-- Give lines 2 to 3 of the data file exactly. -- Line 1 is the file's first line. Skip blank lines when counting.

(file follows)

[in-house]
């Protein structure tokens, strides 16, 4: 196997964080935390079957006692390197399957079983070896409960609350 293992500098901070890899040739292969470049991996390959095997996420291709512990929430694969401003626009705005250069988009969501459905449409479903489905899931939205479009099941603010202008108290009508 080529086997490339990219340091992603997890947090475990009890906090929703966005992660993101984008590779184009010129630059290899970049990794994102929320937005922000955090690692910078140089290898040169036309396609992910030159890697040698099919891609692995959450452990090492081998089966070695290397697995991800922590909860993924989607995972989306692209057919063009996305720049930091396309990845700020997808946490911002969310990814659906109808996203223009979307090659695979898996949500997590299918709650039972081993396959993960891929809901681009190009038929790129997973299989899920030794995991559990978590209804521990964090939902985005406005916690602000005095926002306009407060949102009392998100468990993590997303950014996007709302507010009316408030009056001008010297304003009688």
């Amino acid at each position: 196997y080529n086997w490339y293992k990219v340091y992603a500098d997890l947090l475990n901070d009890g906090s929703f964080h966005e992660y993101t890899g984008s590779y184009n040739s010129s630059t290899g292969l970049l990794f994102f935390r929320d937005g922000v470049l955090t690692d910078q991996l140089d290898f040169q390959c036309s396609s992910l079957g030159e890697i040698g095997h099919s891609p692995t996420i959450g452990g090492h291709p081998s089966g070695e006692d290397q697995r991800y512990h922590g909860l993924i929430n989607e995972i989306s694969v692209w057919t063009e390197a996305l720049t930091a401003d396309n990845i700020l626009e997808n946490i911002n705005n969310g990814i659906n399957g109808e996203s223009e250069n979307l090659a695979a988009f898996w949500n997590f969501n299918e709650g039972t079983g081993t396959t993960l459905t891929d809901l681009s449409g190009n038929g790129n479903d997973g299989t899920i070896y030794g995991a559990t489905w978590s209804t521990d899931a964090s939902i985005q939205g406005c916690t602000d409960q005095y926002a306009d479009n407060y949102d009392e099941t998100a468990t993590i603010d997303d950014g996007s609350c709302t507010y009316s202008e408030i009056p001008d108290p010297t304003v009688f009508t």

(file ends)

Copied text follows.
């Protein structure tokens, strides 16, 4: 196997964080935390079957006692390197399957079983070896409960609350 293992500098901070890899040739292969470049991996390959095997996420291709512990929430694969401003626009705005250069988009969501459905449409479903489905899931939205479009099941603010202008108290009508 080529086997490339990219340091992603997890947090475990009890906090929703966005992660993101984008590779184009010129630059290899970049990794994102929320937005922000955090690692910078140089290898040169036309396609992910030159890697040698099919891609692995959450452990090492081998089966070695290397697995991800922590909860993924989607995972989306692209057919063009996305720049930091396309990845700020997808946490911002969310990814659906109808996203223009979307090659695979898996949500997590299918709650039972081993396959993960891929809901681009190009038929790129997973299989899920030794995991559990978590209804521990964090939902985005406005916690602000005095926002306009407060949102009392998100468990993590997303950014996007709302507010009316408030009056001008010297304003009688």
């Amino acid at each position: 196997y080529n086997w490339y293992k990219v340091y992603a500098d997890l947090l475990n901070d009890g906090s929703f964080h966005e992660y993101t890899g984008s590779y184009n040739s010129s630059t290899g292969l970049l990794f994102f935390r929320d937005g922000v470049l955090t690692d910078q991996l140089d290898f040169q390959c036309s396609s992910l079957g030159e890697i040698g095997h099919s891609p692995t996420i959450g452990g090492h291709p081998s089966g070695e006692d290397q697995r991800y512990h922590g909860l993924i929430n989607e995972i989306s694969v692209w057919t063009e390197a996305l720049t930091a401003d396309n990845i700020l626009e997808n946490i911002n705005n969310g990814i659906n399957g109808e996203s223009e250069n979307l090659a695979a988009f898996w949500n997590f969501n299918e709650g039972t079983g081993t396959t993960l459905t891929d809901l681009s449409g190009n038929g790129n479903d997973g299989t899920i070896y030794g995991a559990t489905w978590s209804t521990d899931a964090s939902i985005q939205g406005c916690t602000d409960q005095y926002a306009d479009n407060y949102d009392e099941t998100a468990t993590i603010d997303d950014g996007s609350c709302t507010y009316s202008e408030i009056p001008d108290p010297t304003v009688f009508t």